This is all rationalization for associating with a corporate state censor that has been exercising arbitrary power to destroy the livelihoods of people who do not parrot the positions of the dominant ideology. This column and this bizarre comment is an embarrassing capitulation that shows a lack of principle. You are not Putin selling rocket engines. Have personally lost respect for you. I will not support patreon and any self-respecting small “l” libertarian will do the same.
“They want us distracted with their harassment and not producing content which challenges them.”
Again, gross hypocrisy.
Besides, don’t you libertarians have a proviso?
If, in this case, Patreon is a private entity, they have the right to censor anyone they wish, correct?
Something about private property garbage?
Again, rhetorical question.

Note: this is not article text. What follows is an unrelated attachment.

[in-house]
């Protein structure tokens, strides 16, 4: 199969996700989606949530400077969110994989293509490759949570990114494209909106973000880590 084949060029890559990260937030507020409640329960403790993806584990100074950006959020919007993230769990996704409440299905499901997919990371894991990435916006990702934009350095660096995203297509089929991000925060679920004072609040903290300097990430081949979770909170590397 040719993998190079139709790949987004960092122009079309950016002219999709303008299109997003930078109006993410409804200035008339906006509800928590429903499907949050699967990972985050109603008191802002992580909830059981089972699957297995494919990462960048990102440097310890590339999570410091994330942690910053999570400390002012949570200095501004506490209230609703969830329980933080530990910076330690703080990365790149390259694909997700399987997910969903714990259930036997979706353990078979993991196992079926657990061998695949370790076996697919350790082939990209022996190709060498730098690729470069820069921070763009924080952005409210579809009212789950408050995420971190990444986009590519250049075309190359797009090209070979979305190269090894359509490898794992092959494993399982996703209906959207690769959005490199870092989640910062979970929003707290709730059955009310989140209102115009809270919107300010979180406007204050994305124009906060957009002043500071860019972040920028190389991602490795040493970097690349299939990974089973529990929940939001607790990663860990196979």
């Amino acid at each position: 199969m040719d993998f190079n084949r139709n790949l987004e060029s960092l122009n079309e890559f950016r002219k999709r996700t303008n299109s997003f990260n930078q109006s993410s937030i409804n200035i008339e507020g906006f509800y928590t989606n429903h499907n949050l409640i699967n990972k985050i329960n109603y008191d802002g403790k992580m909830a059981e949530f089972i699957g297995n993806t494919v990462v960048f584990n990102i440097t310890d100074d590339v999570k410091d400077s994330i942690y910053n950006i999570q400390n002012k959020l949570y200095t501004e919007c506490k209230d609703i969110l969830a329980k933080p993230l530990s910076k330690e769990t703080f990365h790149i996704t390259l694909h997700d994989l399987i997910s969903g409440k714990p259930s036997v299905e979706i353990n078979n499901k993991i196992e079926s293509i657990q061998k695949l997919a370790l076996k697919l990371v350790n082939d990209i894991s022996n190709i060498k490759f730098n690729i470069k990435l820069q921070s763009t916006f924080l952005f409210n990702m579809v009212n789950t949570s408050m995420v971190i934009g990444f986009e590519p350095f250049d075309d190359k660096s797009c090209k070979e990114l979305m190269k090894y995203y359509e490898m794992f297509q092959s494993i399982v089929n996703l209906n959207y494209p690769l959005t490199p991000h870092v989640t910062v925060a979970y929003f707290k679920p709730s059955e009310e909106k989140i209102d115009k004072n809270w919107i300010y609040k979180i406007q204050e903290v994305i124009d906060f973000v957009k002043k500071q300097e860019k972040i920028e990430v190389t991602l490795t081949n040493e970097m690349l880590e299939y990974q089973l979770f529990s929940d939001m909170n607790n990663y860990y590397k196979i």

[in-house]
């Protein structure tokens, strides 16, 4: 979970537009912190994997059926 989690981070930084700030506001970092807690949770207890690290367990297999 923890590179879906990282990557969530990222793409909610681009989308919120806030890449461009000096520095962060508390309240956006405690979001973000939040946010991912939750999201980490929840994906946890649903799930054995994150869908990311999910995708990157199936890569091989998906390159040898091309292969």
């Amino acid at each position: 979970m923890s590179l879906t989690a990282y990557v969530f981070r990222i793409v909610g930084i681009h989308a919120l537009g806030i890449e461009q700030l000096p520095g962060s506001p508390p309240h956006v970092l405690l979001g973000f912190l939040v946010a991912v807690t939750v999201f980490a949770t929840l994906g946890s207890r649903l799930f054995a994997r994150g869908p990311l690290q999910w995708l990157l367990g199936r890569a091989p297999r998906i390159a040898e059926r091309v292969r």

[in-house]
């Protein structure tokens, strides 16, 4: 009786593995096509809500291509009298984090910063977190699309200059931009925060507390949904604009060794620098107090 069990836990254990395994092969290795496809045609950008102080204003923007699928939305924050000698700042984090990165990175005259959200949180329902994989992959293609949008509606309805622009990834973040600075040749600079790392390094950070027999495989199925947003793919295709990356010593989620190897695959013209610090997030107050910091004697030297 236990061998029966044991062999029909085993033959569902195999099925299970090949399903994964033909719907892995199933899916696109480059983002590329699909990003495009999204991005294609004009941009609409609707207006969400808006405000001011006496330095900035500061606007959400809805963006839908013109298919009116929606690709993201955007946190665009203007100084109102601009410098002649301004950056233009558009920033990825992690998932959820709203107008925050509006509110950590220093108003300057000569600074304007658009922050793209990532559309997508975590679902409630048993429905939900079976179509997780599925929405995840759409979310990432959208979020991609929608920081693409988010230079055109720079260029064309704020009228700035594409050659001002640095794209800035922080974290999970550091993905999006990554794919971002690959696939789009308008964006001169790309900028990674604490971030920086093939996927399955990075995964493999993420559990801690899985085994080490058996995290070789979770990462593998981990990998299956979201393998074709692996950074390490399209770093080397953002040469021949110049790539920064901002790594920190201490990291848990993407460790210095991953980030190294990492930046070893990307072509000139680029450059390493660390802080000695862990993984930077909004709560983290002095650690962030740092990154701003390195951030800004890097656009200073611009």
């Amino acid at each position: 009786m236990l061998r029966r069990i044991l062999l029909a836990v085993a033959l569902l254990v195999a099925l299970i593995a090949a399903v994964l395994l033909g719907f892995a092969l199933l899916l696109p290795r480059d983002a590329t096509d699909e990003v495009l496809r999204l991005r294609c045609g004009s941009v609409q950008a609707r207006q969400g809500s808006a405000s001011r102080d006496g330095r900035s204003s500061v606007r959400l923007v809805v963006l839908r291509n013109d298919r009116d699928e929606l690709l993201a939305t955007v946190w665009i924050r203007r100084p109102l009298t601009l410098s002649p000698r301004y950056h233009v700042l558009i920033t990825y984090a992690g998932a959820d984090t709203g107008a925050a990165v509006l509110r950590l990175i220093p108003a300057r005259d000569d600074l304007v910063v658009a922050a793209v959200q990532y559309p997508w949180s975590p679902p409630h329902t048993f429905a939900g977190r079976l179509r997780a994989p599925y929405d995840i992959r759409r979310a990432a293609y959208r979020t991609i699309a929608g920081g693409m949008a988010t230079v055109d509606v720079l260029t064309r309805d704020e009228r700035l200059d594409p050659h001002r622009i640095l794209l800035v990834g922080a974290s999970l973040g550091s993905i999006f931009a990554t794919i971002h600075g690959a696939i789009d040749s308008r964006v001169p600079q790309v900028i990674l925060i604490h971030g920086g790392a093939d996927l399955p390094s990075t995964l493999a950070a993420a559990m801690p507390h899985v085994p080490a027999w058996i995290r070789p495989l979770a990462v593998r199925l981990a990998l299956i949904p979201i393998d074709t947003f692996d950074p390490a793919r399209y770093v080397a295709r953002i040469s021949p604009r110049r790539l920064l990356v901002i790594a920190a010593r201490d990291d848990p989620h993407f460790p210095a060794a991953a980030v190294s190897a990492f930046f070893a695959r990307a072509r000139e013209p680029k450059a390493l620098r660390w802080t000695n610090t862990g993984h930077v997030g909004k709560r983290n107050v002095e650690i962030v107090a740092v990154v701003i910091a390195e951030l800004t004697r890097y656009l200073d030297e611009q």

This is just more examples of “libertarian” flip-flopping and incoherent arguments.
Step 1. Introduce the internet.
Step 2. Make it fun, useful and convenient.
Step 3. Get people to willing divulge their entire lives, electronically.
Step 4. Allow people to express wide ranging ideas and opinions.
Step 5. Get people hooked.
Step 6. Now it’s times to begin the process of marginalizing, discrediting and eventually disappearing the “wrong” side. Publicly? Privately? No matter. They know what and how to attack. What words to use. Heck. They lie real good too.
Step 7. There. Don’t you feel better now that all the loons, kooks, conspiracy theorists, America lovers, freedom lovers, small government proponents, antivaxers, antimaskers and people that disagree with or question the MSM, are a distant memory. Yes. You do feel better.
Or “Year of the autist” or “year of the token”… Thinking also of token elections, the token president….. token free speech.
They also have an indemnity clause that requires you to pay for thier defense, should they get sued because of you. Even if they were prone to protect you, do you think some cancel culture apparatchik wont use that clause to cause you harm?